Newsletter started 1/3/2022. Updated 1/5/2022.
Hello IMHCA Members,
We are here to synthesize some information and provide resources in one place. This information does not take the place of legal advice. Thanks to our board and membership for contributing to this guide. While following the rules is always important, the primary ethical goal is to provide good care. It seems unlikely that those acting in good faith will be disciplined for rule violations if there is a good, recorded effort and the actions do not present a risk of harm to the patient or the public.
Added on 1/11/2021 the Florida Mental Health Counselors Association has provided an informational webinar: https://youtu.be/Y3FHjn5HNQI
This site has a link to a PDF that is very helpful found here. Though this document is long, it breaks down the act in it’s entirety and offers links to the example forms covered in this resource guide.
On July 1, 2021, the “Requirements Related to Surprise Billing; Part I,” interim final rule was issued to restrict surprise billing for patients in job-based and individual health plans who get emergency care, non-emergency care from out-of-network providers at in-network facilities, and air ambulance services from out-of-network providers.
On September 30, 2021, a second interim final rule was issued and is open for public comment. The “Requirements Related to Surprise Billing; Part II” rule provides additional protections against surprise medical bills, including:
Together, these lay the groundwork to provide consumers with protection against surprise billing, starting in 2022. Learn more about how these rules help consumers.
On November 17, 2021, a third interim final rule was issued and is open for public comment. The “Prescription Drug and Health Care Spending” rule implements new requirements for group health plans and issuers to submit certain information about prescription drug and health care spending. This includes, among other things, information on the most frequently dispensed and costliest drugs, and enrollment and premium information, including average monthly premiums paid by employees versus employers.
The Centers for Medicare and Medicaid Services (CMS) have provided instructions and a sample good faith estimate template (PDF, 163KB). A good faith estimate (PDF, 130KB) must contain the following information in clear and understandable language:
The required disclaimers are included in the CMS template cited above.
ACA: “Starting January 1, 2022, behavioral health care providers will be required by law to give uninsured and self-pay clients a good faith estimate of costs for services when scheduling care or when the client requests an estimate.”
APA: “Beginning January 1, 2022, psychologists and other health care providers will be required by law to give uninsured and self-pay patients a good faith estimate of costs for services that they offer, when scheduling care or when the patient requests an estimate…What providers and what services are subject to this rule? ‘Provider’ is defined broadly to include any health care provider who is acting within the scope of the provider’s license or certification under applicable state law. Psychologists meet that definition.”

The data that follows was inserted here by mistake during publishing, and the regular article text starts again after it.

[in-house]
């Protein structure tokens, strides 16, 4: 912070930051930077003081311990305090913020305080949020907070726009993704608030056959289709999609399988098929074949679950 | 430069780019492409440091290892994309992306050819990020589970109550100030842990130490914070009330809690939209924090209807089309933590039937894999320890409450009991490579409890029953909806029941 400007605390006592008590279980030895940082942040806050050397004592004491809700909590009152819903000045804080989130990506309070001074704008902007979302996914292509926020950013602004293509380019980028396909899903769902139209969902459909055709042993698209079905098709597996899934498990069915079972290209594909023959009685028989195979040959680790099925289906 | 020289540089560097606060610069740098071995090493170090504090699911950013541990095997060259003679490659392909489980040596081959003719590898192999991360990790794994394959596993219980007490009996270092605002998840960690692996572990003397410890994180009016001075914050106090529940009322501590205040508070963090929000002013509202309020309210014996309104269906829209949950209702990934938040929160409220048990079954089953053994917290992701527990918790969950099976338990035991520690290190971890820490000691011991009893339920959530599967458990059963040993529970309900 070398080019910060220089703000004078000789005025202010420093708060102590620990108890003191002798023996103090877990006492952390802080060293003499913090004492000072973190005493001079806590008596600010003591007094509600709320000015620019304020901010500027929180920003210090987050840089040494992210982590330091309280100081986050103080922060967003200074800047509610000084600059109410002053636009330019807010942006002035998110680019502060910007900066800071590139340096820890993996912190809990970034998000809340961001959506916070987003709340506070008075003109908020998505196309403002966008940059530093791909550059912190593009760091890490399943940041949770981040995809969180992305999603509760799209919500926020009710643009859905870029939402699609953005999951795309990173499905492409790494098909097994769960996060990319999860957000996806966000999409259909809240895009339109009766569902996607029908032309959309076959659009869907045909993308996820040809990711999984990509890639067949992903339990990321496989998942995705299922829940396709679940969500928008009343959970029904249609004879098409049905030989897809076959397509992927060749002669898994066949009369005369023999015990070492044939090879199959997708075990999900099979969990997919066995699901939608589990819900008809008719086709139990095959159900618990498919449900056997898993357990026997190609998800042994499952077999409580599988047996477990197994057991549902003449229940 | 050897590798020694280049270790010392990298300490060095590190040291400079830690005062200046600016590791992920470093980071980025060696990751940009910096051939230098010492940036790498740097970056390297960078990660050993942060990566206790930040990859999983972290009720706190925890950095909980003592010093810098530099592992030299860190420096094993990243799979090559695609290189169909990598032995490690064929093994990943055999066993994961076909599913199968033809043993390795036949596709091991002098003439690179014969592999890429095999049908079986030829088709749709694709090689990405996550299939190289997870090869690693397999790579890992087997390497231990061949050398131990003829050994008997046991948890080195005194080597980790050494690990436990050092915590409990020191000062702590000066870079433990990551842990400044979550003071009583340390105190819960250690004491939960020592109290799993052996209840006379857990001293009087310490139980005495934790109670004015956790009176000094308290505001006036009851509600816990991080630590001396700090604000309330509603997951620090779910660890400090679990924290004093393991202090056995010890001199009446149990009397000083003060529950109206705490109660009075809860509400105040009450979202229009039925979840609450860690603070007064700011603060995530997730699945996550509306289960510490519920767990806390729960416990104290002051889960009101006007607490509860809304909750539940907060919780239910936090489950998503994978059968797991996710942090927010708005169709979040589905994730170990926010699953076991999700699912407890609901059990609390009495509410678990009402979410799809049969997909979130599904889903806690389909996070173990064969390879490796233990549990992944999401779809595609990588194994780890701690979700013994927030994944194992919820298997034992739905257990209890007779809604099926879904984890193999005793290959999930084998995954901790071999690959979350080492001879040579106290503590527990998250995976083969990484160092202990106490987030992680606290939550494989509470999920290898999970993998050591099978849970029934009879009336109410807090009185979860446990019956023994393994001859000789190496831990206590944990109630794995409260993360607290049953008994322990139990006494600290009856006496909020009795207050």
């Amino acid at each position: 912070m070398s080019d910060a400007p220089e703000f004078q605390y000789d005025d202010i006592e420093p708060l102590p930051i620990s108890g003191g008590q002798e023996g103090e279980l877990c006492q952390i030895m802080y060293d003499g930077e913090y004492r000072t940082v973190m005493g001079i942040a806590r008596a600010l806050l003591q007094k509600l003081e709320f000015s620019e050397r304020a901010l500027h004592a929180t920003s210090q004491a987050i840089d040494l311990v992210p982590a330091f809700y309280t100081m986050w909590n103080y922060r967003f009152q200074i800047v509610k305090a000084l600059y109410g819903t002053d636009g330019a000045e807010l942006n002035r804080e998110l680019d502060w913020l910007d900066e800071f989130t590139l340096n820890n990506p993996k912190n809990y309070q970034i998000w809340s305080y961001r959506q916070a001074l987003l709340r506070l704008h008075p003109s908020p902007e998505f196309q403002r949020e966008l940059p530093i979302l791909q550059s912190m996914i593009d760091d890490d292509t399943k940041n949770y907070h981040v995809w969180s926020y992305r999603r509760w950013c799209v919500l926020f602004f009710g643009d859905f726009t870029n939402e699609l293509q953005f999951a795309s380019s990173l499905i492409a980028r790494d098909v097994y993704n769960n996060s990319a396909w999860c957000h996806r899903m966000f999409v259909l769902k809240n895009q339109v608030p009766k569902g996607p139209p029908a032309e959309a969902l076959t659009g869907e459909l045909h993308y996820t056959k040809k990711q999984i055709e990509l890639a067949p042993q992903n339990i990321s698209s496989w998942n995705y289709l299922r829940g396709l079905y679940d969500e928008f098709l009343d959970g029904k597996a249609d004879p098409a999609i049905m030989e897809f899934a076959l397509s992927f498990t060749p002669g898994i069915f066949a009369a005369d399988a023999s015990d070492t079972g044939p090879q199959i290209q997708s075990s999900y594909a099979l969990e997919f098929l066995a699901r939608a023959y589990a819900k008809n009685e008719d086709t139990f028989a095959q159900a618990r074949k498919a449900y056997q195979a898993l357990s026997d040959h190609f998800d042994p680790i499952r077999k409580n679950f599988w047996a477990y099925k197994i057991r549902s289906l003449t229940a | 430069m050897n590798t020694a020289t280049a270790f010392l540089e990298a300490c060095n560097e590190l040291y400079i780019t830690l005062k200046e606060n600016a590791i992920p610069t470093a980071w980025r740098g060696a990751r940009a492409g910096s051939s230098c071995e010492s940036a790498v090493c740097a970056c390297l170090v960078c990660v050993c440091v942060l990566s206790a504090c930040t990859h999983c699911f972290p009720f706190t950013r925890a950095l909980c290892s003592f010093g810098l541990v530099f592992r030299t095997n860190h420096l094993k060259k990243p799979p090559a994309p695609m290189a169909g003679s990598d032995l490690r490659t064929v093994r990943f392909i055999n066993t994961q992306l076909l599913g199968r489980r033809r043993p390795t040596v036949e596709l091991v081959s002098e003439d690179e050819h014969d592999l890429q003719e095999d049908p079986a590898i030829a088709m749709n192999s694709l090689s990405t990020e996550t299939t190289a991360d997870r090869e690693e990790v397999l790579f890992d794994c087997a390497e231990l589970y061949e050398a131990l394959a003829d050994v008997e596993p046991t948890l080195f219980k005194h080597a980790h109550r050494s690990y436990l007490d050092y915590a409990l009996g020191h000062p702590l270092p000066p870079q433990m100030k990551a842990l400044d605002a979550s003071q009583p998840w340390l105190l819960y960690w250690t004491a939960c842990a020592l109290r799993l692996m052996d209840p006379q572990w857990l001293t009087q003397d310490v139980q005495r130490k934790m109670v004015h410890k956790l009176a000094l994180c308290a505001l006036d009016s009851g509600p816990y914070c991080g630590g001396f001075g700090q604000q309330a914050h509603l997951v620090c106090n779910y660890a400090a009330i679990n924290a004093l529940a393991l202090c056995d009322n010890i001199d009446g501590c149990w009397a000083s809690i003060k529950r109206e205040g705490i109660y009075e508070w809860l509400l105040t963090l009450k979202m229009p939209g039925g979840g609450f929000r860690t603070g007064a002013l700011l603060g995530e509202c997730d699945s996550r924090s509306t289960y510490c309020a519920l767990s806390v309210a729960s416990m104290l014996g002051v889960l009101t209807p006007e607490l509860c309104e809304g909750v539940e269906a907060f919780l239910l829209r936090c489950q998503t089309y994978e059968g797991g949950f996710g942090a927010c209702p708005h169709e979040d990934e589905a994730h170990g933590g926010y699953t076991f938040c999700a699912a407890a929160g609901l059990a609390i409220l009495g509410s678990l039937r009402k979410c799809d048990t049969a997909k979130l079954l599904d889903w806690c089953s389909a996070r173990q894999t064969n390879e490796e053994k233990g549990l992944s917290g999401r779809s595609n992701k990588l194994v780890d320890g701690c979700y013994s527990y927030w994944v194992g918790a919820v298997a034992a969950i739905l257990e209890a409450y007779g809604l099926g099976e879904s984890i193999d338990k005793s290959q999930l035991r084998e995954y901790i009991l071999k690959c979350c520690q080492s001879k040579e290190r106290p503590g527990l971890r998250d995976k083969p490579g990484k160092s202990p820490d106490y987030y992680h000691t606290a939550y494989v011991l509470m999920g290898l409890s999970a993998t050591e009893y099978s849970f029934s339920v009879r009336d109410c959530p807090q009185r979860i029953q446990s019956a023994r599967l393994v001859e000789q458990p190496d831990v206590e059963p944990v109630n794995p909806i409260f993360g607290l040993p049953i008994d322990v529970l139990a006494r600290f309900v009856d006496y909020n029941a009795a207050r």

AAMFT: “What providers and covered services concerning Good Faith Estimates does the No Surprise Billing Act apply to? Marriage and Family Therapists meet the definition for provider. The Interim Final Rules define the term ”health care provider’ to mean a physician or other health care provider who is acting within the scope of practice of that provider’s license or certification under applicable state law. Items and services for which the good faith estimate must be given must include all encounters, procedures, medical tests, substance use disorder, mental health, and fees (including facility fees), provided or assessed in connection with the provision of health care.”
The No Surprises Act specifically requires counselors to include “applicable diagnosis codes, expected service codes, and expected charges associated with each listed item or service” in good faith estimates furnished for all uninsured/private pay clients (or for insured clients who request a good faith estimate). A good faith estimate must be issued prior to the first appointment with the client (i.e., within 1 business day if the client’s appointment is 3 to 9 business days away or within 3 business days if the client’s appointment is 10 or more business days away). However, the AMHCA Code of Ethics requires counselors to use multiple sources of data when diagnosing clients. We can’t diagnose a client we haven’t even seen yet. I think that the key word in the law is “applicable.” In other words, there is no “applicable diagnosis” to place in a good faith estimate prior to the first appointment because the client has not yet been diagnosed. For this reason, in my practice we are implementing the law thusly: When the initial appointment is scheduled, we provide a good faith estimate for the 1st appointment only that uses the diagnostic code Z03.89 (i.e, the ICD-10 code for “no diagnosis.” After the initial appointment, we provide a 2nd good faith estimate for ongoing therapy that includes the provisional diagnosis as well as the appropriate CPT codes (i.e., individual vs. family therapy, for example), as we would need to have had the initial appointment already in order to make that determination. I also think it is important to note that some clients do not have “disorders” as diagnoses and instead will have diagnostic codes that come from the final chapter of Section II of the DSM-5 (i.e., z-codes and similar codes known as “other conditions that may be a focus of clinical attention”).
This article includes notes about how to interpret the rule as well as scenarios to consider.